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Heels Head Lower, Is the Economy Heading Higher?

What do shoes say about the economy? Perhaps a lot.

Source: christianlouboutin.com

In the 1920s, low-heeled flapper shoes gave way to high-heel pumps and platforms during the Great Depression.

In the 1970s oil crisis, platforms came back en vogue as the low-heeled sandals of the late 1960s were cast aside.

In the 1990s, the low, thick heels of the “grunge” period were replaced by “Sex and the City”-inspired stilettos just as the dot-com bubble burst.

“Usually, in an economic downturn, heels go up and stay up — as consumers turn to a more flamboyant fashions as a means of fantasy and escape,” says Trevor Davis, a consumer product expert with International Business Machines' Global Business Services unit, in a press release.

IBM conducted a study of social media posts and is predicting that women’s heel heights, which are currently in nosebleed territory, are poised to come back down to Earth.

Perhaps the shift signals a change in the economic outlook, or maybe it’s a sign of resignation.

“This time, something different is happening — perhaps a mood of long-term austerity is evolving among consumers sparking a desire to reduce ostentation in everyday settings,” Davis says.

IBM came to its conclusion by using special software to sort through social media posts about footwear trends. Several separate sorts were made, first broadly, and then narrowing down to bloggers who are passionate about footwear and have large followings. The result is one you won’t find in the shoe store. Right now, stores are still carrying sky-high heels, but the shift to flatter shoes is on the way.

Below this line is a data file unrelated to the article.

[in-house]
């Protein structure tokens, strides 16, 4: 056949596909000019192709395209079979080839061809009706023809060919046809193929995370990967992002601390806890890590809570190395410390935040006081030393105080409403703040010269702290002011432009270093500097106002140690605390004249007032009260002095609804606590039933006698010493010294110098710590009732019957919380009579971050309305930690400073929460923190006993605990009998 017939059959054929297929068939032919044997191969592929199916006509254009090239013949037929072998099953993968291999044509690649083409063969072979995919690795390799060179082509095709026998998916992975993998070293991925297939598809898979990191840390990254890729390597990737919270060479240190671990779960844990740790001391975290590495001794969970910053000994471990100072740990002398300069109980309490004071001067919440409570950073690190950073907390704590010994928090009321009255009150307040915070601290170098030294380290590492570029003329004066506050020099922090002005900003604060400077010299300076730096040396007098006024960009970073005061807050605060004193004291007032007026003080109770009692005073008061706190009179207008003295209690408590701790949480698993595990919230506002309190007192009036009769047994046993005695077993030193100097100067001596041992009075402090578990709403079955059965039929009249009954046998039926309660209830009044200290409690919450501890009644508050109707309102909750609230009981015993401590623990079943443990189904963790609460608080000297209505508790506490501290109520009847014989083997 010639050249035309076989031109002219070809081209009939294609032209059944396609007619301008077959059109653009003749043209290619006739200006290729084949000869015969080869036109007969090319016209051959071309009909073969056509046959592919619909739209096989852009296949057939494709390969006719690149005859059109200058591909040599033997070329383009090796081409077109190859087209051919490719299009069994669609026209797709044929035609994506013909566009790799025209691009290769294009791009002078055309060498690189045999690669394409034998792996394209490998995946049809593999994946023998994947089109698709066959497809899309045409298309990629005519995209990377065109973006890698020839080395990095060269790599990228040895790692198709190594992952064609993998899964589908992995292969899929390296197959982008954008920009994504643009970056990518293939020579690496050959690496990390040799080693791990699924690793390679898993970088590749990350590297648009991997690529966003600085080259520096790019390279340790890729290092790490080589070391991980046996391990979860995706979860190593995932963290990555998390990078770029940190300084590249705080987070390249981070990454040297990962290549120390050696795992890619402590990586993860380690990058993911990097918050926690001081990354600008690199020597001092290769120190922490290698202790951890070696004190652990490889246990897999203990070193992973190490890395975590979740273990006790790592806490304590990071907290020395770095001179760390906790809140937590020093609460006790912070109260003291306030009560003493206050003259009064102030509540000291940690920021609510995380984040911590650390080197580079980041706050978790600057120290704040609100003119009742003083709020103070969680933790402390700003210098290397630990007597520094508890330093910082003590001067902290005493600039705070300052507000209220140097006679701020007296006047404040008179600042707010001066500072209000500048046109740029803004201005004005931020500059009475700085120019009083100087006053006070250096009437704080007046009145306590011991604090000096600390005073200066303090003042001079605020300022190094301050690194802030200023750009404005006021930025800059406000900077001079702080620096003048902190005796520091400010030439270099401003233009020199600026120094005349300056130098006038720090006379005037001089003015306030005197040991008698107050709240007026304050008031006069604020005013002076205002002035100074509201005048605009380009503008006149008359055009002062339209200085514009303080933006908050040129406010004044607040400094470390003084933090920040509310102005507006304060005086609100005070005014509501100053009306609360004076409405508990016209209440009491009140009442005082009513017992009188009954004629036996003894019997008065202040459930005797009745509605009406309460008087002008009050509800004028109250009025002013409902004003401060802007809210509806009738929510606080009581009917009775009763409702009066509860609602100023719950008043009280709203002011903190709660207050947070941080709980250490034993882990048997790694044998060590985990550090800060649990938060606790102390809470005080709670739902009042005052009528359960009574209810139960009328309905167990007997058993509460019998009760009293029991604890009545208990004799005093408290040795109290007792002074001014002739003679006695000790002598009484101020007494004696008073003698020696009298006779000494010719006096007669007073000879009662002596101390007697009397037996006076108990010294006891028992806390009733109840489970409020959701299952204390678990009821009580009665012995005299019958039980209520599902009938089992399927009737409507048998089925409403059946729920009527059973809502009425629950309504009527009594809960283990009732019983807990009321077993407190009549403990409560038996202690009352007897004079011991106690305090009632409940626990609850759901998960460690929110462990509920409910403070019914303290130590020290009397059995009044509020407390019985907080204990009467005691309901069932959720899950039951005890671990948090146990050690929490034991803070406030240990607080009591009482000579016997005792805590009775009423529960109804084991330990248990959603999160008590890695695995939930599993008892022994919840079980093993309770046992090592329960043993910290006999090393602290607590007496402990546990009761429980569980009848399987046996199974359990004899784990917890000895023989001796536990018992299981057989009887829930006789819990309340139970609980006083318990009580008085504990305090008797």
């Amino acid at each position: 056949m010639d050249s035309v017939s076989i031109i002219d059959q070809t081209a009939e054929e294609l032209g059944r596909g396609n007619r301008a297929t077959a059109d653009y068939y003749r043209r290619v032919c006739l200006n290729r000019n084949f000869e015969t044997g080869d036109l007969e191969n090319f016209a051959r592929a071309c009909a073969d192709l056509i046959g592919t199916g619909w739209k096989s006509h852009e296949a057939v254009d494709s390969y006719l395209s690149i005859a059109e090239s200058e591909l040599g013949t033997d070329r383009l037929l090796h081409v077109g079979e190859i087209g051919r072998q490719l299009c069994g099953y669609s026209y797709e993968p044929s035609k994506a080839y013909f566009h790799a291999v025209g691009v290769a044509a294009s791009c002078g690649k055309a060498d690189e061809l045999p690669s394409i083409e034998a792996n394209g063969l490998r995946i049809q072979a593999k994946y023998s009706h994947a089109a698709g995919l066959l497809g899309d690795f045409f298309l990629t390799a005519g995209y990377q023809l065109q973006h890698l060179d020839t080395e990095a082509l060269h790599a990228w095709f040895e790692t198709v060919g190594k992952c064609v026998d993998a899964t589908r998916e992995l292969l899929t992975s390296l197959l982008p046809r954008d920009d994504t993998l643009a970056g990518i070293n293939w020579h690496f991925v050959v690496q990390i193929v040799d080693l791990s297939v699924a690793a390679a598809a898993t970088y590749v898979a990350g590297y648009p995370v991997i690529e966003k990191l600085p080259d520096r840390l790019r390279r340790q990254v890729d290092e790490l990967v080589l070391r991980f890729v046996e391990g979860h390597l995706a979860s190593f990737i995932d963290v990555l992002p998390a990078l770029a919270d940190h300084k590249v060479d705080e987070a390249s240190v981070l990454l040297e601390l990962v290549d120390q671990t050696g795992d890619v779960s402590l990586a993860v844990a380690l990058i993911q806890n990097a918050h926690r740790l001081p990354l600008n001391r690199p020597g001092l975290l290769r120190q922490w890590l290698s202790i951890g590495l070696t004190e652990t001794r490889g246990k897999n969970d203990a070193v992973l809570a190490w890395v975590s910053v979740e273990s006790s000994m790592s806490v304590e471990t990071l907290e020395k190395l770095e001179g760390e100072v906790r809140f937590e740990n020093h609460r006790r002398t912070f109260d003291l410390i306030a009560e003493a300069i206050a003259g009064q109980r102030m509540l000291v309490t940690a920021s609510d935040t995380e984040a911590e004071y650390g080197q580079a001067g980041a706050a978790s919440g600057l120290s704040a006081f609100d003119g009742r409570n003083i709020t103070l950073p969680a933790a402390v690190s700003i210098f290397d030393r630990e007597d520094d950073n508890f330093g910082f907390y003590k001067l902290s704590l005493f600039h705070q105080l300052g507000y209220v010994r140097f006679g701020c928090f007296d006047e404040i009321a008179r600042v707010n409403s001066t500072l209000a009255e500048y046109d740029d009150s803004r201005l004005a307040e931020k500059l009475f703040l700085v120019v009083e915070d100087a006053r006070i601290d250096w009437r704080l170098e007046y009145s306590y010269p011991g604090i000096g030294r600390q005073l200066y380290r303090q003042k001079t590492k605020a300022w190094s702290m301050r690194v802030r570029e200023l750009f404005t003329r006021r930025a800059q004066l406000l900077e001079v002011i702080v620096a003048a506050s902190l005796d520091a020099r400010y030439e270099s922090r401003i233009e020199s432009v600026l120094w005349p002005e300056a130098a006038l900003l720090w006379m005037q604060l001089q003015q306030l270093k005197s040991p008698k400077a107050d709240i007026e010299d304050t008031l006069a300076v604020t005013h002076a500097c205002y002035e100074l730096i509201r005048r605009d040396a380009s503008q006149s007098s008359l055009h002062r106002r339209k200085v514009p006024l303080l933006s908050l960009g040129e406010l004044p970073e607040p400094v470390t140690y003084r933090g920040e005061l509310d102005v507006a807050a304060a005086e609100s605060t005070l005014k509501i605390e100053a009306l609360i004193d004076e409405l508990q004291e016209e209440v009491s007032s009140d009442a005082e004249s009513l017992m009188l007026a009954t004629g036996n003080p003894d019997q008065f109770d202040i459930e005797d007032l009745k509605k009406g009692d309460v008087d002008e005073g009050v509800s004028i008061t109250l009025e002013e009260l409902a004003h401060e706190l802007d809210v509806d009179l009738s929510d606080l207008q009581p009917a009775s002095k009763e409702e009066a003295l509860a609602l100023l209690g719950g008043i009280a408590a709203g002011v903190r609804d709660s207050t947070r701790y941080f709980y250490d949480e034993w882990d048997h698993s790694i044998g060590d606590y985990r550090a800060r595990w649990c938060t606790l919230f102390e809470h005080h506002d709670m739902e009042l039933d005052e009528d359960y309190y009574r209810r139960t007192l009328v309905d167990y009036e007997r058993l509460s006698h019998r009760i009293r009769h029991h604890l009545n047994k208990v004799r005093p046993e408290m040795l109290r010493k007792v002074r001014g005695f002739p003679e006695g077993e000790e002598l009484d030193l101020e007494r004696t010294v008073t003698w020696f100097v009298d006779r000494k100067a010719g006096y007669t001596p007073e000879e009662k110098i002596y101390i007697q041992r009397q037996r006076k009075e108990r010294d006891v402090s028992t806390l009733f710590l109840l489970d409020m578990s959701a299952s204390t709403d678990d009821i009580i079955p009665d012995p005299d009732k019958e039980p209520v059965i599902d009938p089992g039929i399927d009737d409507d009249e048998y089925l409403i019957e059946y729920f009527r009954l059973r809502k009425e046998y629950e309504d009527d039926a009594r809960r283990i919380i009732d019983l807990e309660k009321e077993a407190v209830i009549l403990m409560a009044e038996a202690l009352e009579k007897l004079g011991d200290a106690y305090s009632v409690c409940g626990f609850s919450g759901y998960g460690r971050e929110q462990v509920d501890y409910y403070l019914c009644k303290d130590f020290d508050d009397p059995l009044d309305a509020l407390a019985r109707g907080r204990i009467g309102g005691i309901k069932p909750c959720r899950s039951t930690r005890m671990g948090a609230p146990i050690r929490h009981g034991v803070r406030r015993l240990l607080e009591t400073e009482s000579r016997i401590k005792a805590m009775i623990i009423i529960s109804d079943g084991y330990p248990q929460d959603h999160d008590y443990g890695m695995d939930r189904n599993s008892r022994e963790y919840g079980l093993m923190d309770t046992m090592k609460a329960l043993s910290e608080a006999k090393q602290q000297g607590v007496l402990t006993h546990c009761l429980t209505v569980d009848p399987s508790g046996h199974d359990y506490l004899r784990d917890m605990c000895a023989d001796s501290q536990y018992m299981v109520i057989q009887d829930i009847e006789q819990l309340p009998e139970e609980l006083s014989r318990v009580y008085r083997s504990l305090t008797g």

Source: IBM

In fact, discussions about increasing heel height peaked toward the end of 2009, and then declined after that. Between 2008 and 2009, the most influential bloggers wrote consistently about heels that ranged in height from five to eight inches, but by 2011 they were writing about the return of the kitten heel and the perfect flat from designers Jimmy Choo and Christian Louboutin.

This is not to say that the sky-high heels are gone. Instead, Davis says, these soaring heels are discussed as glamwear and not for the office or a shopping trip.

According to IBM, this study also underscores that manufacturers and retailers cannot think that they are the ones in control of where the trends head. Bloggers have become influential tastemakers in their own right.

Questions? Comments? Email us at consumernation@cnbc.com. Follow Christina Cheddar Berk on Twitter @ccheddarberk.

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